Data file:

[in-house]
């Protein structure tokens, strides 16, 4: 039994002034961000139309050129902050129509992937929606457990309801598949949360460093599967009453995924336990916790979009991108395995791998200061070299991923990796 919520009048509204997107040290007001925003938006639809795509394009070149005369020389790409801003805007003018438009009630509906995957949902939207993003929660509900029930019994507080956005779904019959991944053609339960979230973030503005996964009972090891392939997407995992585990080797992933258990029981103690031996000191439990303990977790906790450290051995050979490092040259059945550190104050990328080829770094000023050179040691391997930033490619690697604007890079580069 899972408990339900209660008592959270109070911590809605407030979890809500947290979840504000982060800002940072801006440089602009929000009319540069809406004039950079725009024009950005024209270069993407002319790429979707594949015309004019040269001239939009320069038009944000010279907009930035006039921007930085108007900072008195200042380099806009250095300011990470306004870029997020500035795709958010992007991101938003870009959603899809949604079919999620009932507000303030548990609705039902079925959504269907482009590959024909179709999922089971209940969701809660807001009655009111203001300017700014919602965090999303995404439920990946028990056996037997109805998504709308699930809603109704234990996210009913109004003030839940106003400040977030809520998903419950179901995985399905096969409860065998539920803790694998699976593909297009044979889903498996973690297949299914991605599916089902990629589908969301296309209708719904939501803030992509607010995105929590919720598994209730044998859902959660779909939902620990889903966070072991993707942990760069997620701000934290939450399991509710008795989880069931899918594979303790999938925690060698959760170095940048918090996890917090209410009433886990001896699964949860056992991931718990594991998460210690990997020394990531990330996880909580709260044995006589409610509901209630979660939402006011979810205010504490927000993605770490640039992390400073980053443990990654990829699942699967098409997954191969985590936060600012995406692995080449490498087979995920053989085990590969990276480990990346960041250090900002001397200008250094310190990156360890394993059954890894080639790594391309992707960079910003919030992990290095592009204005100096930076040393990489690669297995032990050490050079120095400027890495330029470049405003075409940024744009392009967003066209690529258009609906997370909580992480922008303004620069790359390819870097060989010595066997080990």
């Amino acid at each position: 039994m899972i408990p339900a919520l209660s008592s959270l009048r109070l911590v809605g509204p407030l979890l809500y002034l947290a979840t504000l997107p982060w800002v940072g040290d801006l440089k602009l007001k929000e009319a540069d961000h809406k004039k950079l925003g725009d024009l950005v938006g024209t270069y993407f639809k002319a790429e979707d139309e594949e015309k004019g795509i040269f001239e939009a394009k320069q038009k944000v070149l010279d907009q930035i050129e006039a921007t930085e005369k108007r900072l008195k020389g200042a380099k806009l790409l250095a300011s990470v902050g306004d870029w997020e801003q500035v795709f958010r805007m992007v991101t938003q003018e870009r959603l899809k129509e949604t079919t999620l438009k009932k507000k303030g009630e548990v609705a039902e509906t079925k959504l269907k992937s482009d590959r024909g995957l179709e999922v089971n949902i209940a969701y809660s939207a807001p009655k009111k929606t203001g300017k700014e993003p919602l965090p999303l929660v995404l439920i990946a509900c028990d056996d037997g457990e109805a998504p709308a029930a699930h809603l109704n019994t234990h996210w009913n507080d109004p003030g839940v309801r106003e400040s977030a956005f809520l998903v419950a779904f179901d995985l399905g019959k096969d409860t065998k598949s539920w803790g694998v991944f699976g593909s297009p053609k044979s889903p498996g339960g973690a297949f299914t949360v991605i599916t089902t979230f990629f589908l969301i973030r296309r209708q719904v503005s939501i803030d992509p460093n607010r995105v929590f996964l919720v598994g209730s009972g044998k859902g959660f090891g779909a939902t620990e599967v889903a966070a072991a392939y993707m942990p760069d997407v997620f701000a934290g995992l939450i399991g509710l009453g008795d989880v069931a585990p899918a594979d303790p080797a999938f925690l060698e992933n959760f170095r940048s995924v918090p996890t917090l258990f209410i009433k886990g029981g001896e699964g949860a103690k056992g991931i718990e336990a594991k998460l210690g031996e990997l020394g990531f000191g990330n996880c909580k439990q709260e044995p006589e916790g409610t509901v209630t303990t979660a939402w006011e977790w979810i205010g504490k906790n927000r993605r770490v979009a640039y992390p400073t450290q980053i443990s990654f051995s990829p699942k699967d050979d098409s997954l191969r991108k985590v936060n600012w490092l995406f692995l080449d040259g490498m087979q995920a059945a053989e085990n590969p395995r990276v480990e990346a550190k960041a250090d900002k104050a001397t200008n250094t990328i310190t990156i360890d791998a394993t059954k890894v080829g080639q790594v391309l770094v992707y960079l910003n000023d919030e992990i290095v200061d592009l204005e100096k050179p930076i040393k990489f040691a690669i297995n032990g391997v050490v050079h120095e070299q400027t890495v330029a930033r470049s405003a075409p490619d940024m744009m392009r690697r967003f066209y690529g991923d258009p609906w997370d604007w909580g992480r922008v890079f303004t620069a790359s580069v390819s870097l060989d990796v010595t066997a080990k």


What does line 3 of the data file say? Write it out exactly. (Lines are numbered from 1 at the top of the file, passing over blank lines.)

């Amino acid at each position: 039994m899972i408990p339900a919520l209660s008592s959270l009048r109070l911590v809605g509204p407030l979890l809500y002034l947290a979840t504000l997107p982060w800002v940072g040290d801006l440089k602009l007001k929000e009319a540069d961000h809406k004039k950079l925003g725009d024009l950005v938006g024209t270069y993407f639809k002319a790429e979707d139309e594949e015309k004019g795509i040269f001239e939009a394009k320069q038009k944000v070149l010279d907009q930035i050129e006039a921007t930085e005369k108007r900072l008195k020389g200042a380099k806009l790409l250095a300011s990470v902050g306004d870029w997020e801003q500035v795709f958010r805007m992007v991101t938003q003018e870009r959603l899809k129509e949604t079919t999620l438009k009932k507000k303030g009630e548990v609705a039902e509906t079925k959504l269907k992937s482009d590959r024909g995957l179709e999922v089971n949902i209940a969701y809660s939207a807001p009655k009111k929606t203001g300017k700014e993003p919602l965090p999303l929660v995404l439920i990946a509900c028990d056996d037997g457990e109805a998504p709308a029930a699930h809603l109704n019994t234990h996210w009913n507080d109004p003030g839940v309801r106003e400040s977030a956005f809520l998903v419950a779904f179901d995985l399905g019959k096969d409860t065998k598949s539920w803790g694998v991944f699976g593909s297009p053609k044979s889903p498996g339960g973690a297949f299914t949360v991605i599916t089902t979230f990629f589908l969301i973030r296309r209708q719904v503005s939501i803030d992509p460093n607010r995105v929590f996964l919720v598994g209730s009972g044998k859902g959660f090891g779909a939902t620990e599967v889903a966070a072991a392939y993707m942990p760069d997407v997620f701000a934290g995992l939450i399991g509710l009453g008795d989880v069931a585990p899918a594979d303790p080797a999938f925690l060698e992933n959760f170095r940048s995924v918090p996890t917090l258990f209410i009433k886990g029981g001896e699964g949860a103690k056992g991931i718990e336990a594991k998460l210690g031996e990997l020394g990531f000191g990330n996880c909580k439990q709260e044995p006589e916790g409610t509901v209630t303990t979660a939402w006011e977790w979810i205010g504490k906790n927000r993605r770490v979009a640039y992390p400073t450290q980053i443990s990654f051995s990829p699942k699967d050979d098409s997954l191969r991108k985590v936060n600012w490092l995406f692995l080449d040259g490498m087979q995920a059945a053989e085990n590969p395995r990276v480990e990346a550190k960041a250090d900002k104050a001397t200008n250094t990328i310190t990156i360890d791998a394993t059954k890894v080829g080639q790594v391309l770094v992707y960079l910003n000023d919030e992990i290095v200061d592009l204005e100096k050179p930076i040393k990489f040691a690669i297995n032990g391997v050490v050079h120095e070299q400027t890495v330029a930033r470049s405003a075409p490619d940024m744009m392009r690697r967003f066209y690529g991923d258009p609906w997370d604007w909580g992480r922008v890079f303004t620069a790359s580069v390819s870097l060989d990796v010595t066997a080990k």